• The grant of administrative supervision over the lower courts and its personnel in the Supreme Court. (Art. VIII, Sec. 6)

The Supreme Court under the present Constitution is composed of a Chief Justice and 14 Associate Justices. The members of the Court are appointed by the President from a list, prepared by the Judicial and Bar Council, of at least three nominees for every vacancy. This new process is intended to “de-politicize” the courts of justice, ensure the choice of competent judges, and fill existing vacancies without undue delay.

RevolutionaryGovernment

The Supreme Court Under
the Revolutionary Government

Shortly after assuming office as the seventh President of the Republic of the Philippines after the successful People Power Revolution, then President Corazon C. Aquino declared the existence of a revolutionary government under Proclamation No. 1 dated February 25, 1986. Among the more significant portions of this Proclamation was an instruction for “all appointive officials to submit their courtesy resignations beginning with the members of the Supreme Court.” The call was unprecedented, considering the separation of powers that the previous Constitutions had always ordained, but understandable considering the revolutionary nature of the post-People Power government. Heeding the call, the members of the Judiciary—from the Supreme Court to the Municipal Circuit Courts—placed their offices at the disposal of the President and submitted their resignations. President Corazon C, Aquino proceeded to reorganize the entire Court, appointing all 15 members.

On March 25, 1986, President Corazon Aquino, through Proclamation No. 3, also abolished the 1973 Constitution and put in place a Provisional “Freedom” Constitution. Under Article I, Section 2 of the Freedom Constitution, the provisions of the 1973 Constitution on the judiciary were adopted insofar as they were not inconsistent with Proclamation No. 3.

Article V of Proclamation No. 3 provided for the convening of a Constitutional Commission composed of 50 appointive members to draft a new constitution; this would be implemented by Proclamation No. 9. Under the leadership of retired SC Justice Cecilia Muñoz Palma as its President, the Constitutional Commission of 1986 submitted its output of to the people for ratification.

By a vote of 76.30%, the Filipino people then ratified the Constitution submitted to them in a national plebiscite on February 2, 1987.

President Aquino, other civilian officials, and members of the Armed Forces of the Philippines, upon the announcement of the ratification of the 1987 Constitution, swore allegiance to the new charter on February 11, 1987 thereby putting an end to the revolutionary government.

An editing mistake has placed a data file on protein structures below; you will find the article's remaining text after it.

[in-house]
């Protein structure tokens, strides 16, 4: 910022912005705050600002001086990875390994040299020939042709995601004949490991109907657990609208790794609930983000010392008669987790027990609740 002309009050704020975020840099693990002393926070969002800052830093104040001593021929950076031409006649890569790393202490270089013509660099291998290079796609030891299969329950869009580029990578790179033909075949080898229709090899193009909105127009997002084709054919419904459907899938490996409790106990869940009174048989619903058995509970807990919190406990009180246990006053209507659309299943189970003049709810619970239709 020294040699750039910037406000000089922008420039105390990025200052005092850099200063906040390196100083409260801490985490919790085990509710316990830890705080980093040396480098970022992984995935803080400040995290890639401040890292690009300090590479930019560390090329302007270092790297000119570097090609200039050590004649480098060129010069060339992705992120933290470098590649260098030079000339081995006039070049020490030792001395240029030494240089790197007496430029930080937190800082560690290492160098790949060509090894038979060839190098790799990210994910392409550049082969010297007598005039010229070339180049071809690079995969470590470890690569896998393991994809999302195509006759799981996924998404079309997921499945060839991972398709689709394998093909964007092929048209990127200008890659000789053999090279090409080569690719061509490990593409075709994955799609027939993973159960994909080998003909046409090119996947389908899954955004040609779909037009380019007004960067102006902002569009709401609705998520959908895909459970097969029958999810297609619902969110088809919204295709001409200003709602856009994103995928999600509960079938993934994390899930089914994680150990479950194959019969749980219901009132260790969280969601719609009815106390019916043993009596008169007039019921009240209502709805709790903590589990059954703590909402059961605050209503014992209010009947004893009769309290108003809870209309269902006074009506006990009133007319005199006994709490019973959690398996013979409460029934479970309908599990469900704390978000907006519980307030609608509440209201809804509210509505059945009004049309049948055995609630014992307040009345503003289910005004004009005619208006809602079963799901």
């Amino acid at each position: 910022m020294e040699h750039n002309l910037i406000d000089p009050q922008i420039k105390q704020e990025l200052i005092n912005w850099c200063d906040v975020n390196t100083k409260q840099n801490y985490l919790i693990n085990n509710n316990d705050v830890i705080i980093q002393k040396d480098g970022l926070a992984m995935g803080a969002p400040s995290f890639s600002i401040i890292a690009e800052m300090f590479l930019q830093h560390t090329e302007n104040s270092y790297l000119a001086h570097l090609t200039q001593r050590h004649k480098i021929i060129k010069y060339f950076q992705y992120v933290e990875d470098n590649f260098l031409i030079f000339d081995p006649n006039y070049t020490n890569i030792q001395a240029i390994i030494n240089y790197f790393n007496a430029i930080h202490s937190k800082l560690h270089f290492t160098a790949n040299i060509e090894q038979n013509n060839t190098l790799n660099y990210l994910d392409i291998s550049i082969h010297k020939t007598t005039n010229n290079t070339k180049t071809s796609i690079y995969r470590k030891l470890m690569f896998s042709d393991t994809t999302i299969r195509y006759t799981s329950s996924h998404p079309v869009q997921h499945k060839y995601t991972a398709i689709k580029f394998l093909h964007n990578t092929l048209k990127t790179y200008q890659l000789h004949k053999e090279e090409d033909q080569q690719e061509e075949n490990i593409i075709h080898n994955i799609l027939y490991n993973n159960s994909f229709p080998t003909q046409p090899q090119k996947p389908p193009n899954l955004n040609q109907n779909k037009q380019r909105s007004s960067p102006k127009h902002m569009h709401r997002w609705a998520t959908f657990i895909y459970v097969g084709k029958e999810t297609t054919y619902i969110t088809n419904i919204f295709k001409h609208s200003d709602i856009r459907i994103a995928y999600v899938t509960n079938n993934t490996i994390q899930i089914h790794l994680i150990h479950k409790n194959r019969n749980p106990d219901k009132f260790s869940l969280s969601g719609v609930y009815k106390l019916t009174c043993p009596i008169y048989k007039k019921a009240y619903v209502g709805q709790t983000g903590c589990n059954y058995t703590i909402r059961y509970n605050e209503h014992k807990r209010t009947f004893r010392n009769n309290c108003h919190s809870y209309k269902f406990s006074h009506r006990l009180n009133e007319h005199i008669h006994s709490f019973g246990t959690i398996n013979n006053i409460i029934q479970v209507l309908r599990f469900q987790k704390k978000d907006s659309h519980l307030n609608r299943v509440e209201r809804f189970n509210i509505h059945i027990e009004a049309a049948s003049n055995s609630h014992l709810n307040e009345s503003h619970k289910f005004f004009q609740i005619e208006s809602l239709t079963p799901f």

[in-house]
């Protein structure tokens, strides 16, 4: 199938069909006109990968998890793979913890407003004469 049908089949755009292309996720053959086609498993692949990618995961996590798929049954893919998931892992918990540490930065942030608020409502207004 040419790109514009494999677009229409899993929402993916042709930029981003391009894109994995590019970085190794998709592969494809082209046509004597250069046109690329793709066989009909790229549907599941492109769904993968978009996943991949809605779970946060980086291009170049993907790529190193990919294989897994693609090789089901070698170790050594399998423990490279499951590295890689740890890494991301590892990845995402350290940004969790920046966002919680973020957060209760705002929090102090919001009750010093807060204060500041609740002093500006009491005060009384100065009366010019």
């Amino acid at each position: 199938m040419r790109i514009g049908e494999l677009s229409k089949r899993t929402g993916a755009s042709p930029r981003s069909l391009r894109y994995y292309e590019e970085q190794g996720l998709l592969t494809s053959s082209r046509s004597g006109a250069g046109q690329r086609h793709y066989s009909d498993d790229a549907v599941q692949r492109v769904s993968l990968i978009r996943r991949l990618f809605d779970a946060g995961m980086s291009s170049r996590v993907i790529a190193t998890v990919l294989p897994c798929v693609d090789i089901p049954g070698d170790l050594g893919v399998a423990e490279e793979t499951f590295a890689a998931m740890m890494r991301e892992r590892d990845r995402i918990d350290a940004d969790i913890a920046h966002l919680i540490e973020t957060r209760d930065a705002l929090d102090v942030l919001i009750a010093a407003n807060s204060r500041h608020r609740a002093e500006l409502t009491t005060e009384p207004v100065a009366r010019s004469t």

1973

The Supreme Court Under
the 1973 Constitution

The declaration of Martial Law through Proclamation No. 1081 by former President Ferdinand E, Marcos in 1972 brought about the transition from the 1935 Constitution to the 1973 Constitution. This transition had implications on the Court’s composition and functions.

This period also brought in many legal issues of transcendental importance and consequence. Among these were the legality of the ratification of a new Constitution, the assumption of the totality of government authority by President Marcos, and the power to review the factual basis for a declaration of Martial Law by the Chief Executive, among others. Also writ large during this period was the relationship between the Court and the Chief Executive who, under Amendment No. 6 to the 1973 Constitution, had assumed legislative powers even while an elected legislative body continued to function.

The 1973 Constitution increased the number of the members of the Supreme Court from 11 to 15, with a Chief Justice and 14 Associate Justices. The Justices of the Court were appointed by the President alone, without the consent, approval, or recommendation of any other body or officials.

Ayuntamiento

The Supreme Court of
the Second Republic

Following liberation from the Japanese occupation at the end of the Second World War and the Philippines’ subsequent independence from the United States, Republic Act No. 296 or the Judiciary Act of 1948 was enacted. This law grouped together the cases over which the Supreme Court could exercise exclusive jurisdiction for review on appeal, certiorari, or writ of error.

SupremeCourt

The Supreme Court During
the Commonwealth

Following the ratification of the 1935 Philippine Constitution in a plebiscite, the principle of separation of powers was adopted, not by express and specific provision to that effect, but by actual division of powers of the government—executive, legislative, and judicial—in different articles of the 1935 Constitution.

As in the United States, the judicial power was vested by the 1935 Constitution “in one Supreme Court and in such inferior courts as may be established by law.” It devolved on the Judiciary to determine whether the acts of the other two departments were in harmony with the fundamental law.

The Court during the Commonwealth was composed of “a Chief Justice and ten Associate Justices, and may sit en banc or in two divisions, unless otherwise provided by law.”

ArellanoCourt

The Establishment of
the Supreme Court of the Philippines

On June 11, 1901, the Second Philippine Commission passed Act No. 136 entitled “An Act Providing for the Organization of Courts in the Philippine Islands” formally establishing the Supreme Court of the Philippine Islands and creating Courts of First Instance and Justices of the Peace Courts throughout the land. The judicial organization established by the Act was conceived by the American lawyers in the Philippine Commission, with its basic structures patterned after similar organizations in the United States.